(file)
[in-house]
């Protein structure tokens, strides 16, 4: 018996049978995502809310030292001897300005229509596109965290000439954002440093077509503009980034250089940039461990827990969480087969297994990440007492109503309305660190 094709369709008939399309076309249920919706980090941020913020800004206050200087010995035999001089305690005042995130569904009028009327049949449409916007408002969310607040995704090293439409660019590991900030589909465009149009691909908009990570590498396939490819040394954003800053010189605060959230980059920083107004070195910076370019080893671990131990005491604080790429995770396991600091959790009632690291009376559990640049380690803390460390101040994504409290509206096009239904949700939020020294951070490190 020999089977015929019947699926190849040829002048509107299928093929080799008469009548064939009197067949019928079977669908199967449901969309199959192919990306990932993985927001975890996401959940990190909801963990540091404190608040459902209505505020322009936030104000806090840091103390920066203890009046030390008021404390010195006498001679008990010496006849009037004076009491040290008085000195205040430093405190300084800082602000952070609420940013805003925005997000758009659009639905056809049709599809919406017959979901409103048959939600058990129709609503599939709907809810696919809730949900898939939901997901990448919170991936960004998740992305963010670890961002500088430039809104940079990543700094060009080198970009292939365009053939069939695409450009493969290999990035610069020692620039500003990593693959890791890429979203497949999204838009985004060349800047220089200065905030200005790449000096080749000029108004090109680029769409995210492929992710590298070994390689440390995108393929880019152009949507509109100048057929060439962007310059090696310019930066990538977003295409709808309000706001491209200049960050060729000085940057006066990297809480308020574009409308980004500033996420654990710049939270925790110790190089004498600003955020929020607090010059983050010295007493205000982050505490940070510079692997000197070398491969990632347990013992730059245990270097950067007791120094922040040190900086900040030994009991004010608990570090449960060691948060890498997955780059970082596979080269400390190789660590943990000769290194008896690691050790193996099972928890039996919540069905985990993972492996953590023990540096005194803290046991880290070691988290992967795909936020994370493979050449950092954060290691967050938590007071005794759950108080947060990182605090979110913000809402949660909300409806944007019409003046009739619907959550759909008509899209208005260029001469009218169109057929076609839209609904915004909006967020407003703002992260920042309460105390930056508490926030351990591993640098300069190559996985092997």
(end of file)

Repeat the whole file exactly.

[in-house]
């Protein structure tokens, strides 16, 4: 018996049978995502809310030292001897300005229509596109965290000439954002440093077509503009980034250089940039461990827990969480087969297994990440007492109503309305660190 094709369709008939399309076309249920919706980090941020913020800004206050200087010995035999001089305690005042995130569904009028009327049949449409916007408002969310607040995704090293439409660019590991900030589909465009149009691909908009990570590498396939490819040394954003800053010189605060959230980059920083107004070195910076370019080893671990131990005491604080790429995770396991600091959790009632690291009376559990640049380690803390460390101040994504409290509206096009239904949700939020020294951070490190 020999089977015929019947699926190849040829002048509107299928093929080799008469009548064939009197067949019928079977669908199967449901969309199959192919990306990932993985927001975890996401959940990190909801963990540091404190608040459902209505505020322009936030104000806090840091103390920066203890009046030390008021404390010195006498001679008990010496006849009037004076009491040290008085000195205040430093405190300084800082602000952070609420940013805003925005997000758009659009639905056809049709599809919406017959979901409103048959939600058990129709609503599939709907809810696919809730949900898939939901997901990448919170991936960004998740992305963010670890961002500088430039809104940079990543700094060009080198970009292939365009053939069939695409450009493969290999990035610069020692620039500003990593693959890791890429979203497949999204838009985004060349800047220089200065905030200005790449000096080749000029108004090109680029769409995210492929992710590298070994390689440390995108393929880019152009949507509109100048057929060439962007310059090696310019930066990538977003295409709808309000706001491209200049960050060729000085940057006066990297809480308020574009409308980004500033996420654990710049939270925790110790190089004498600003955020929020607090010059983050010295007493205000982050505490940070510079692997000197070398491969990632347990013992730059245990270097950067007791120094922040040190900086900040030994009991004010608990570090449960060691948060890498997955780059970082596979080269400390190789660590943990000769290194008896690691050790193996099972928890039996919540069905985990993972492996953590023990540096005194803290046991880290070691988290992967795909936020994370493979050449950092954060290691967050938590007071005794759950108080947060990182605090979110913000809402949660909300409806944007019409003046009739619907959550759909008509899209208005260029001469009218169109057929076609839209609904915004909006967020407003703002992260920042309460105390930056508490926030351990591993640098300069190559996985092997």